Got a case of marijuanderlust that just won’t quit?
Here are tips and resources to help you plan your next great weedcation, from where to go to how to book cannabis-friendly lodging to what you should — and should not — bring along.
Choose your destination wisely
Recreational cannabis is now legal in eight states plus Washington, D.C., though sales are only permitted right now in Colorado, Washington, Oregon and Alaska. Nevada plans to launch sales July 1, while California sales should start Jan. 1.
We’ve got roundups of cannabis-friendly events, adventures and destinations in California. And we’ve got a look at 10 of the best 420-friendly destinations beyond the Golden State, with cities spread from Oregon to Israel.
Want to read more about the weed scene in particular destinations? Check out websites such as WeBeHigh.org and MarijuanaTravels.com for a ranking of the weed-friendliness of top cities around the globe, with tips on where to buy and consume weed plus how much it should cost in dozens of places.
Just be sure to always read up on local laws regarding possession and consumption before you go, since there are ever-evolving, strict rules even in places like Colorado and Uruguay where weed is legal.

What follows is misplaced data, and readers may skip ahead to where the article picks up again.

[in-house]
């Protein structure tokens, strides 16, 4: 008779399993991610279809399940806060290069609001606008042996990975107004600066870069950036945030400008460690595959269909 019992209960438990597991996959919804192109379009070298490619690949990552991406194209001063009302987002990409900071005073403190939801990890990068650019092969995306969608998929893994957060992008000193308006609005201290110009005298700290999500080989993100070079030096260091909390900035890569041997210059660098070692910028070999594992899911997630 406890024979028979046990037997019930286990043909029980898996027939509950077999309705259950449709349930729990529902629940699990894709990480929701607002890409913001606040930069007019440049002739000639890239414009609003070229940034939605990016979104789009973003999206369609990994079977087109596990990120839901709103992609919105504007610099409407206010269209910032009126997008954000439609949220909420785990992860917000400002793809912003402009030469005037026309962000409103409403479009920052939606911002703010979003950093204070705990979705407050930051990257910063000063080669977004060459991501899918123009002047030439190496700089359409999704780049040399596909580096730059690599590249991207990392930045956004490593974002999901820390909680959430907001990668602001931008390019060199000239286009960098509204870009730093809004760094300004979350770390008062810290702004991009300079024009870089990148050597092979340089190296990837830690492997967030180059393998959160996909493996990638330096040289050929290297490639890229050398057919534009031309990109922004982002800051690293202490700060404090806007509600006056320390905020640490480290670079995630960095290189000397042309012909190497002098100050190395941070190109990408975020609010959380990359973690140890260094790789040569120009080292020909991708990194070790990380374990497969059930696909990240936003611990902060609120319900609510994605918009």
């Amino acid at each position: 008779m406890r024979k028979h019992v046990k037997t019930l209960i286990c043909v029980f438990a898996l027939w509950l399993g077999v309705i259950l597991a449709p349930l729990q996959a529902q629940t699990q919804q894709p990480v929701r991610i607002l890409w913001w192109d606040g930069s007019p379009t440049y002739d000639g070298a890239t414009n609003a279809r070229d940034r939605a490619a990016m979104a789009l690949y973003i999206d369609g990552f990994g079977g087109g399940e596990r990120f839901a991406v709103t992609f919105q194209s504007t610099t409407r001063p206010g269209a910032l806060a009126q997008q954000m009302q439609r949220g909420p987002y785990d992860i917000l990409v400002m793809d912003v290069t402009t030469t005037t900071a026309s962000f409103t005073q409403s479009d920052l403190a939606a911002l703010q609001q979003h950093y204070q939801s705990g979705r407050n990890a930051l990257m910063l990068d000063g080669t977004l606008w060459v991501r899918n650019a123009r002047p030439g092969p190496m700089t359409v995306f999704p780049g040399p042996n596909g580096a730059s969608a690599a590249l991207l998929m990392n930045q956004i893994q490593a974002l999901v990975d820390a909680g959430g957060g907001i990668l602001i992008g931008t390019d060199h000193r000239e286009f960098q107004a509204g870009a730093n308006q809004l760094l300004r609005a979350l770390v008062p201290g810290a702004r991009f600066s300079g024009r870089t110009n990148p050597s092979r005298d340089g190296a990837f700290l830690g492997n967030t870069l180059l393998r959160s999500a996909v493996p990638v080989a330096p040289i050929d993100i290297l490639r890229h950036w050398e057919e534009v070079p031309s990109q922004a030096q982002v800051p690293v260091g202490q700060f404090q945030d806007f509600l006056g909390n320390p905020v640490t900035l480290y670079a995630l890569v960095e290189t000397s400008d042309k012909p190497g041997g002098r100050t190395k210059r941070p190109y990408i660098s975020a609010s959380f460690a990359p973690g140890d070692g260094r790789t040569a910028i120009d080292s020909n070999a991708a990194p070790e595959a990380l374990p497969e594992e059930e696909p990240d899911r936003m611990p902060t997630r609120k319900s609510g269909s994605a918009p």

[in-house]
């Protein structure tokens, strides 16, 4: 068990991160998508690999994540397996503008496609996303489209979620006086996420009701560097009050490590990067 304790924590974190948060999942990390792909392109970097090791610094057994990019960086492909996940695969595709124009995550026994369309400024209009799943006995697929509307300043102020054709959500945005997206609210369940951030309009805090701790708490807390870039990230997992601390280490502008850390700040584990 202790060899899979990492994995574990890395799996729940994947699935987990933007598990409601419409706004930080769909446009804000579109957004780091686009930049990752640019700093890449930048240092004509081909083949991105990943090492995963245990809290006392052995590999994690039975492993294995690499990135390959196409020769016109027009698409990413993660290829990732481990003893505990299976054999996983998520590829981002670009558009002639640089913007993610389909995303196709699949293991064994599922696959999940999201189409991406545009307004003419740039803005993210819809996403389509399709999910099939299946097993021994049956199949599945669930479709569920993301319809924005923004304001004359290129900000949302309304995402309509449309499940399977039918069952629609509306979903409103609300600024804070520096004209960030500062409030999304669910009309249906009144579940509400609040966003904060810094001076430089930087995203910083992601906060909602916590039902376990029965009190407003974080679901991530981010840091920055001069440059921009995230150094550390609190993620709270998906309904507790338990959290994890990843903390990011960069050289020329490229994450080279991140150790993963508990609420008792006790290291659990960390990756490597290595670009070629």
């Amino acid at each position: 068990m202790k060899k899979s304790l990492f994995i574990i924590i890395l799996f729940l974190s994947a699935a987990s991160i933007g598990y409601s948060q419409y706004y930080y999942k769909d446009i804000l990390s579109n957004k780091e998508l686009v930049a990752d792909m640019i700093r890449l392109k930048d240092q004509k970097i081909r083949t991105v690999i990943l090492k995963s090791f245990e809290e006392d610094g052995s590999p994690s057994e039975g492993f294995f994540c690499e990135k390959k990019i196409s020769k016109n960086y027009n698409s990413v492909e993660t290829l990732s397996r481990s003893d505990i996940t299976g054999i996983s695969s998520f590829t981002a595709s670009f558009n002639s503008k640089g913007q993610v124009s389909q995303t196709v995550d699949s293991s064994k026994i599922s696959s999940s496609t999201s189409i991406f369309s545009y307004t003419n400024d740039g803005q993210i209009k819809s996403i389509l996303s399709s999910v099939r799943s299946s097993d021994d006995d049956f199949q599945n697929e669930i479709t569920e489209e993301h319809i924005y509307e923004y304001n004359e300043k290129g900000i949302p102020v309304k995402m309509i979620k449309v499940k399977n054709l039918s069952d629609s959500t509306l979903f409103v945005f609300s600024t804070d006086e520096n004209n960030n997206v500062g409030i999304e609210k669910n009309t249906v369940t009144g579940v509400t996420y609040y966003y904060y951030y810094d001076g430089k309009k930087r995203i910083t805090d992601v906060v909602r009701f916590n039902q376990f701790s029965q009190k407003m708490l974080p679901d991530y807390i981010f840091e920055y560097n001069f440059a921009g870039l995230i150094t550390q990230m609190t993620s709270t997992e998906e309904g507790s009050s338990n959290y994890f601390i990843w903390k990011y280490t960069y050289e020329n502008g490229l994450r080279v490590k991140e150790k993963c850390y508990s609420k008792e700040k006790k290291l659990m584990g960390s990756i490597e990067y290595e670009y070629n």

Find welcoming accommodations
It’s not legal to smoke a joint in public anywhere in the United States or just about any international destination, so finding accommodations that let visitors partake becomes even more crucial.
Using the search terms “420 friendly” or “cannabis friendly” will help, says Brannon Zimbelman, who founded the website The Travel Joint.
Vacationers can use those words to search for privately offered rooms on Airbnb.com or for hotels. Just know that most mainstream spots won’t allow guests to smoke, with big fines for anyone caught breaking the rules. That’s why Zimbelman said many tourists opt to simply book rooms that have balconies or patios attached.
TheTravelJoint.com also offers listings of cannabis-friendly properties (plus tours and events) in Colorado, Oregon, Washington and Nevada — some of which they own. TravelTHC.com features properties in Colorado, Oregon, Washington and Alaska. And USAWeed.org lists properties in all of the above states.